The drama in the Formulations Challenge lab was just the sort you’d expect from cosmetic chemists and R&I professionals—there was a calm, pragmatic edge to it all. It was more business than show business.
That said, Belinda Carli, director of the Institute of Personal Care Science and the competition facilitator, did a great job announcing the terms of the contest and keeping things on pace throughout the challenge, marking time as it ticked down.
Scope and scale
Manufacturing companies with teams competing at the event came from Johnson & Johnson, Unilever, Conair, Victoria’s Secret, Cosmetic Group USA, and Dermolab Canada.
The Formulations Challenge was a completely new event for the inaugural North American edition of in-cosmetics. And the idea behind it is all quite strait forward: “completion leads to innovation” and simply put, “America is competitive,” Cari told Cosmetics Design during the in-lab event. So as in-cosmetics made its debut in New York City, it made sense to put such a challenge to teams already competing in this region’s personal care and cosmetics market.
The teams set out to produce a leave-on product, such as a face cream, lotion, or serum. They were required to write up the formulation and method used, indicating all inputs and ensuring the finished result was scalable. Each team also had to write up a market claims brief and describe the purpose of the product that they created.
All this in 90 minutes, in an unfamiliar lab with a big box of mystery ingredients, and surrounded by scientists from other companies, to say nothing of the judges.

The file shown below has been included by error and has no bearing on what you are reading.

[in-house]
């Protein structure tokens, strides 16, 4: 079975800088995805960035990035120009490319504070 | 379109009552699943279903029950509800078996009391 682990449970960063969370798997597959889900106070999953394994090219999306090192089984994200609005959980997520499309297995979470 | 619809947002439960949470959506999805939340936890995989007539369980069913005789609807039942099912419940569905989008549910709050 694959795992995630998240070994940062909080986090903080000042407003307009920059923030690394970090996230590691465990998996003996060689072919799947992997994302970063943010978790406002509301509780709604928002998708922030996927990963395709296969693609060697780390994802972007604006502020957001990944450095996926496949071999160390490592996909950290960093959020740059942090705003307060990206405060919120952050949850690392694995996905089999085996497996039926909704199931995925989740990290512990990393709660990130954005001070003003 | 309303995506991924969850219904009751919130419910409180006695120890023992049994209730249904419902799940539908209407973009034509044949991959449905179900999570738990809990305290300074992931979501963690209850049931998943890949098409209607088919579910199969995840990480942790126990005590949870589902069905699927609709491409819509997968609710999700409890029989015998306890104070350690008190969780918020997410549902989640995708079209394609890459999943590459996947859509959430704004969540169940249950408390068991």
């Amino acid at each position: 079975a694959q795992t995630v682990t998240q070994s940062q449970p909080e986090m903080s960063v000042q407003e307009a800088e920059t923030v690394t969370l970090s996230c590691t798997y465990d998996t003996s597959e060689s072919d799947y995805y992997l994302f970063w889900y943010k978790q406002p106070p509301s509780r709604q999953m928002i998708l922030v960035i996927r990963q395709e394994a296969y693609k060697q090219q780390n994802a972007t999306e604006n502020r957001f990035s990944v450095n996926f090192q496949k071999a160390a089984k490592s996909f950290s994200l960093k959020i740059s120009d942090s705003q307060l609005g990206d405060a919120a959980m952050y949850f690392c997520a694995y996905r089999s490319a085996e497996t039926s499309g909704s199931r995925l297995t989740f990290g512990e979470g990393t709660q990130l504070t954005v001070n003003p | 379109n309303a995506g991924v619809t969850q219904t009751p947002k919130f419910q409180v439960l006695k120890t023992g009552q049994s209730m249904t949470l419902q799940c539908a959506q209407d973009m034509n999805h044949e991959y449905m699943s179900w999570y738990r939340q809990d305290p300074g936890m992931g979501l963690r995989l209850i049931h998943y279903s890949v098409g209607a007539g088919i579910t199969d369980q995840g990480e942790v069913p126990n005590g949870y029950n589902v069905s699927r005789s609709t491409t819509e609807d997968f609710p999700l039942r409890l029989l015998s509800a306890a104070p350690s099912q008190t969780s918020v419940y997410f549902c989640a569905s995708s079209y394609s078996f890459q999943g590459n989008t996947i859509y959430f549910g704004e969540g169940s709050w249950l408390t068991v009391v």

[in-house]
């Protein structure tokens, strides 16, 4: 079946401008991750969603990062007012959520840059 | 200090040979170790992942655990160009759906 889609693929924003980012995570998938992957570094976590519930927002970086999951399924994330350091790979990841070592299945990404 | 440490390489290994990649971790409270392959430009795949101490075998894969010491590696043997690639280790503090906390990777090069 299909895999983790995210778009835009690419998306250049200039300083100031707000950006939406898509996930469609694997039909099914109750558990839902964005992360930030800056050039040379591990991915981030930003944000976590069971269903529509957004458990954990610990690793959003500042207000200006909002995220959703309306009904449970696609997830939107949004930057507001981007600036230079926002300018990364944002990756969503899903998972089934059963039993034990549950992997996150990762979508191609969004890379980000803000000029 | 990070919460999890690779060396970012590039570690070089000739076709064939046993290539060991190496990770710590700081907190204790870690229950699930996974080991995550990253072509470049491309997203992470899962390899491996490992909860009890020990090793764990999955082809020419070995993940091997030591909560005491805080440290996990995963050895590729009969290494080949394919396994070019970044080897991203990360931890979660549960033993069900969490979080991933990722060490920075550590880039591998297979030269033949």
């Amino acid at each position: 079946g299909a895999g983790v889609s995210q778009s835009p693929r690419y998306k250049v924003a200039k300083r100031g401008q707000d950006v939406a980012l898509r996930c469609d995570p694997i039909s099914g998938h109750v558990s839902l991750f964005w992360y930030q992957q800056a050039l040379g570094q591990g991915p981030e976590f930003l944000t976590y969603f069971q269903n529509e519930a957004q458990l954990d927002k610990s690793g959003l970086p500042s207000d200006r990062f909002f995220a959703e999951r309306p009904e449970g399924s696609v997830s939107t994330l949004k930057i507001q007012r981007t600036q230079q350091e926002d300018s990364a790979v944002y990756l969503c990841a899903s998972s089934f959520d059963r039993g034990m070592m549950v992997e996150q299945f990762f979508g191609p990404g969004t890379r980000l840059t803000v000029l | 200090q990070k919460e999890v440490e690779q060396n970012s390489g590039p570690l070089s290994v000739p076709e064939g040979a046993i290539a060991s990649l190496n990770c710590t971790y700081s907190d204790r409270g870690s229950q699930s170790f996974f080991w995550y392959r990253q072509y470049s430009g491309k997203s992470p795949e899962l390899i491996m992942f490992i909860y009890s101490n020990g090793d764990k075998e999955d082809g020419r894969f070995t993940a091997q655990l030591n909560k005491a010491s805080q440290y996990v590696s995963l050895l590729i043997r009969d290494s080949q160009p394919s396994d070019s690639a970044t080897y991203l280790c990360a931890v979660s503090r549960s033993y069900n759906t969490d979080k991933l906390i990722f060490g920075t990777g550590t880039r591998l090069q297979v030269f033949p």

That box of mystery ingredients comprised generous donations of mainstay inputs as well as others, quite new to the market, donated by suppliers including: Chemyunion, IFF Lucas Meyer, Lonza, DSM, Inolex, Grant Industries, Ashland, GatteFossé, drstratmans, LipoTrue, Dow, Sederma, and Sensient.
Sarah Jindal, a Formulations Challenge judge, and senior innovation and insights analyst for beauty and personal care at Mintel, observed the proceedings and spoke exclusively with Cosmetics Design throughout.
“The time element is going to be something these guys aren't used to going up against,” she noted early on in the completion, adding that (thankfully) as a matter of course, “R&D has more time” than 90 minutes to come up with a new product.
That said, the realty-TV style of the competition made it “interesting to see what kind of formulation format each team [would] come up with,” Jindal told Cosmetics Design. She went on to point out that some teams in the running were specialists in categories other than leave-on skin care, like color cosmetics or hair care.
So while Jindal suggested to Cosmetics Design that “keeping it simple is the way to go,…the event speed, could lead to taking a risk or gamble.” And, that bolder teams “might stumble across something [innovative] in the process.” Really, she reflected, it may be best to “just run with it.”
Carli who, it seems would like to see all professionals in the formulations space be up-to-date on market trends and industry regulations, thought the competition was rather “fun” and a good chance to observe in real time “how chemists work together.” And, she noted, it was a to “give chemists a feel for what markers go through” (since none of the teams admitted to bringing a marketing professional in to the Challenge).
Carli told Cosmetics Design that she was most keen to see which brand put together a product ready for the current market, both in terms of on-trend benefits and sensorial attributes as well as in terms of regulations and claims requirements.
The envelope, please.
Conair Corporation won the competition with an all-day moisturizer that scored well both technically and in marketing terms. And, Cosmetic Group USA was the runner up.